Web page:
This birth "of (Greek 'out of') water" refers to a person coming up out of the waters of baptism; after this, he must be born again of the spirit. This is an on-going process: "Being born again...by the Word of God" (1 Peter 1:23). Thus it is through our continued response to the Spirit Word that we become born of the spirit (see Study 2.2).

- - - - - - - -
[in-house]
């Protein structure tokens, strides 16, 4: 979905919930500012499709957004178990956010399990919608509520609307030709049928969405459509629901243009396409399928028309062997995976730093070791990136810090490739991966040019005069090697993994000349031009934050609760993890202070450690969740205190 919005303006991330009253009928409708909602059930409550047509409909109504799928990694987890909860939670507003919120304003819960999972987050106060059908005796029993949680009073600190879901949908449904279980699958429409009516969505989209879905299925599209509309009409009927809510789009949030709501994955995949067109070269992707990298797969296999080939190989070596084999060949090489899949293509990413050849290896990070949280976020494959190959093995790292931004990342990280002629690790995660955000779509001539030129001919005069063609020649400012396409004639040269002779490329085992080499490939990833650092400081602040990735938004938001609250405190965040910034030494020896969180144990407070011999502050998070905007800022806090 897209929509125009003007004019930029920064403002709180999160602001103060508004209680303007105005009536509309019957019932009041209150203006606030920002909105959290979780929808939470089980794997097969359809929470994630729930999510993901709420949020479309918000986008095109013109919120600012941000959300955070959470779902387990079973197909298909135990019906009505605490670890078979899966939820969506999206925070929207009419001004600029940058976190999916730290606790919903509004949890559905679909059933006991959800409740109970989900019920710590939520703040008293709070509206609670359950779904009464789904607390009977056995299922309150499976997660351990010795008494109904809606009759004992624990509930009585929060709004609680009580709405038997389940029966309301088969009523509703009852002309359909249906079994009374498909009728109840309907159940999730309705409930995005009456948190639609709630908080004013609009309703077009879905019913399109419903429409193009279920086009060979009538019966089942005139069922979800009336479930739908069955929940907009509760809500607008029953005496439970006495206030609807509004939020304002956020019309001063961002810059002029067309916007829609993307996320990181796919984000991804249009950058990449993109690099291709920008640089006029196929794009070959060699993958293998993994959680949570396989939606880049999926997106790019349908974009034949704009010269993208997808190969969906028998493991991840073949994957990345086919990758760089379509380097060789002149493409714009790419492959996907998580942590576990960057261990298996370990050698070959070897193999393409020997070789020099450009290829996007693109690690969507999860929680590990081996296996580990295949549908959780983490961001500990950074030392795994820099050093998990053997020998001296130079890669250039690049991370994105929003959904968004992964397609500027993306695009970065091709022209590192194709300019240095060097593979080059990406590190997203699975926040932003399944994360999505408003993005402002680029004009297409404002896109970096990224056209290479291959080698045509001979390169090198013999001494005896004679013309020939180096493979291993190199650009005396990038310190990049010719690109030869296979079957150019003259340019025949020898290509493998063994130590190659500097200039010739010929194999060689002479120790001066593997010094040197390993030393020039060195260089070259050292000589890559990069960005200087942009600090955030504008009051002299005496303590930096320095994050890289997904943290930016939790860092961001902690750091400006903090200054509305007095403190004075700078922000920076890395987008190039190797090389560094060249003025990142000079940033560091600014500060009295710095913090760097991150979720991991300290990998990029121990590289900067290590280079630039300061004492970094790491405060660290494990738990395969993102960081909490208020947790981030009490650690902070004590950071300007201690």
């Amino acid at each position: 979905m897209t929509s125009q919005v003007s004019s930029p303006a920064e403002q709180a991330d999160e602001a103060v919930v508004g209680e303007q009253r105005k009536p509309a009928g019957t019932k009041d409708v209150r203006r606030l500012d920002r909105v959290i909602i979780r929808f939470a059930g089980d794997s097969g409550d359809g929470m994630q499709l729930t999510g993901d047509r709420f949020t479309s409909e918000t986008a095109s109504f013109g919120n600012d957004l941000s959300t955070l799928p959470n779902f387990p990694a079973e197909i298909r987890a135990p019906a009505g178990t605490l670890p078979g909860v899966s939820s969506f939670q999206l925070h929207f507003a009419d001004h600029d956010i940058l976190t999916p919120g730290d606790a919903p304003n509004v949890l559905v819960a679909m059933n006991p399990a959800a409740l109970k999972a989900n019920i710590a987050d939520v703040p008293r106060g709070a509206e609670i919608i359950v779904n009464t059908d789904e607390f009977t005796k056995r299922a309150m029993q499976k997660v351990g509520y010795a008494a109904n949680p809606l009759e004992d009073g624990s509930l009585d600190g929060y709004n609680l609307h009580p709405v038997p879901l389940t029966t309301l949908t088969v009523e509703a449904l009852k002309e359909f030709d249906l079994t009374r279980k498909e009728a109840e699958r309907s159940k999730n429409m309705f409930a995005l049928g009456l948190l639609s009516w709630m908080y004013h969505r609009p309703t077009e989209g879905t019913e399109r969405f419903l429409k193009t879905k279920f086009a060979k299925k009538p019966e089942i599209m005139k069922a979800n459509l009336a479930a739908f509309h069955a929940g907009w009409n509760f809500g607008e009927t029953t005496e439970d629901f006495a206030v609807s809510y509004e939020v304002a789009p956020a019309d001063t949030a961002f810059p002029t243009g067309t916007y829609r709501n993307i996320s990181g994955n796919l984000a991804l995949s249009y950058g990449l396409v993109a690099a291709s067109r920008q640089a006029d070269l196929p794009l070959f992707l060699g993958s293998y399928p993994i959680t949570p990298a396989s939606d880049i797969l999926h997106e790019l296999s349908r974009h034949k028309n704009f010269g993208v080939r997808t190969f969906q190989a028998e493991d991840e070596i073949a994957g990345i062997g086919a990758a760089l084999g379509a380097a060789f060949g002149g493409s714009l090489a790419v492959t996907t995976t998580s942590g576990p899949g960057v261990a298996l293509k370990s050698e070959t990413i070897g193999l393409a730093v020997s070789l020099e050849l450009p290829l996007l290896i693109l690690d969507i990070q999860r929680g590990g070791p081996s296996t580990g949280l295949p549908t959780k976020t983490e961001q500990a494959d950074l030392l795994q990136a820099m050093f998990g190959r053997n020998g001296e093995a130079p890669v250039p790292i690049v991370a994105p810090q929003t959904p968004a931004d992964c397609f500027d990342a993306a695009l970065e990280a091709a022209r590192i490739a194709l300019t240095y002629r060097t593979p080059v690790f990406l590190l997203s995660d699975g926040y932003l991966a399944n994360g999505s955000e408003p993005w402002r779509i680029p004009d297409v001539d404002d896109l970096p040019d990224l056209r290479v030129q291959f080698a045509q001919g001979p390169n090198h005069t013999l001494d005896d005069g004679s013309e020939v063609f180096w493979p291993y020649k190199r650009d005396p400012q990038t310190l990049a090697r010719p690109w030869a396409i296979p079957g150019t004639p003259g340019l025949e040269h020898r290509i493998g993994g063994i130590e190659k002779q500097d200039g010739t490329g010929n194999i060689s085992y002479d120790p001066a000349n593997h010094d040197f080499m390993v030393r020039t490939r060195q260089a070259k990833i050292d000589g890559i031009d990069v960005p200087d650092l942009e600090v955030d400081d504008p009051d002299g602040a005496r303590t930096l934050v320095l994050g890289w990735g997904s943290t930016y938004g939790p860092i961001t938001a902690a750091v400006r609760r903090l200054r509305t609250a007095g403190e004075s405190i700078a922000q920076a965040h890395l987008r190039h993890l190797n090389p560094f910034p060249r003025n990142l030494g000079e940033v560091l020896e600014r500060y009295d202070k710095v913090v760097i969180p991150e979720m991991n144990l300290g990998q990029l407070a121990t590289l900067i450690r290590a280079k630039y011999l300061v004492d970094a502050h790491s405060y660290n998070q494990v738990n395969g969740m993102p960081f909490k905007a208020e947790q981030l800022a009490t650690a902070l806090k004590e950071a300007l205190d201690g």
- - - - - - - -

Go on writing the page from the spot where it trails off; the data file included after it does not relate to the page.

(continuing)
We are "baptized into Christ" (Gal. 3:27), into his name (Acts 19:5; 8:16; Matt. 28:19). Note that we are baptized into Christ - not into the Christadelphians or any human organization. Without baptism we are not "in Christ", and therefore not covered by his saving work (Acts 4:12). Peter weaves a powerful parable around this fact: he likens the ark in the time of Noah to Christ, showing that as the ark saved Noah and his family from the judgment that came upon sinners, so baptism into Christ will save believers from eternal death (1 Peter 3:21). Noah entering into the ark is likened to our entering into Christ through baptism. All those outside the ark were destroyed by the flood; standing near the ark or being a friend of Noah was quite irrelevant. The only way of salvation is, and was, to be inside the Christ/ark. It is evident that the second coming, which the flood typified (Luke 17:26,27), is nearly upon us (see Appendix 3). Entry into the Christ/ark by baptism is therefore of the utmost urgency. Human words really do fail to convey this sense of urgency; the Biblical type of entry into the ark in Noah's time is more powerful.